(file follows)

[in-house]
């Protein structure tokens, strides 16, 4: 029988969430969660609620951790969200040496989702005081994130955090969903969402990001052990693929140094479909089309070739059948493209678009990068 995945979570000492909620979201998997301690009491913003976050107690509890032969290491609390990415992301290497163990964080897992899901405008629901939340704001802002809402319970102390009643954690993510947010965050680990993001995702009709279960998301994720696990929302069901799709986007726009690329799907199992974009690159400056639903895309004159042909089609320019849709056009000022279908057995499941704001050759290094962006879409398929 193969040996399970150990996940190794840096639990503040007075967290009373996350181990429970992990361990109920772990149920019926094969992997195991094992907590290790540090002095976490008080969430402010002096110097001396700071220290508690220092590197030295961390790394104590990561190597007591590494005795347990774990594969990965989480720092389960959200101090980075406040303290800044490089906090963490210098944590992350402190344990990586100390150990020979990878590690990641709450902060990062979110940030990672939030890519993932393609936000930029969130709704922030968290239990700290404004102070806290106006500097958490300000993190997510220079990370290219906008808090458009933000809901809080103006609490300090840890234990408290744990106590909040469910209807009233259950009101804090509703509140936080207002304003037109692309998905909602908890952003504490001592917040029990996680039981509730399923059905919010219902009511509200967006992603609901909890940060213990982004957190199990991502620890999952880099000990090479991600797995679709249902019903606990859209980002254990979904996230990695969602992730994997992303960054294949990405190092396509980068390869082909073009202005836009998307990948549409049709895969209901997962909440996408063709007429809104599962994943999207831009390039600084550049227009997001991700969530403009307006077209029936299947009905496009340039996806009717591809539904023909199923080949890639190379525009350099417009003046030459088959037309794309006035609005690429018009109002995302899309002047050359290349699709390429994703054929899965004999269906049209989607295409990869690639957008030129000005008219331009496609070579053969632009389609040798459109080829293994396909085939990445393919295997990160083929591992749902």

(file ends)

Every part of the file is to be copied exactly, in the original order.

[in-house]
């Protein structure tokens, strides 16, 4: 029988969430969660609620951790969200040496989702005081994130955090969903969402990001052990693929140094479909089309070739059948493209678009990068 995945979570000492909620979201998997301690009491913003976050107690509890032969290491609390990415992301290497163990964080897992899901405008629901939340704001802002809402319970102390009643954690993510947010965050680990993001995702009709279960998301994720696990929302069901799709986007726009690329799907199992974009690159400056639903895309004159042909089609320019849709056009000022279908057995499941704001050759290094962006879409398929 193969040996399970150990996940190794840096639990503040007075967290009373996350181990429970992990361990109920772990149920019926094969992997195991094992907590290790540090002095976490008080969430402010002096110097001396700071220290508690220092590197030295961390790394104590990561190597007591590494005795347990774990594969990965989480720092389960959200101090980075406040303290800044490089906090963490210098944590992350402190344990990586100390150990020979990878590690990641709450902060990062979110940030990672939030890519993932393609936000930029969130709704922030968290239990700290404004102070806290106006500097958490300000993190997510220079990370290219906008808090458009933000809901809080103006609490300090840890234990408290744990106590909040469910209807009233259950009101804090509703509140936080207002304003037109692309998905909602908890952003504490001592917040029990996680039981509730399923059905919010219902009511509200967006992603609901909890940060213990982004957190199990991502620890999952880099000990090479991600797995679709249902019903606990859209980002254990979904996230990695969602992730994997992303960054294949990405190092396509980068390869082909073009202005836009998307990948549409049709895969209901997962909440996408063709007429809104599962994943999207831009390039600084550049227009997001991700969530403009307006077209029936299947009905496009340039996806009717591809539904023909199923080949890639190379525009350099417009003046030459088959037309794309006035609005690429018009109002995302899309002047050359290349699709390429994703054929899965004999269906049209989607295409990869690639957008030129000005008219331009496609070579053969632009389609040798459109080829293994396909085939990445393919295997990160083929591992749902």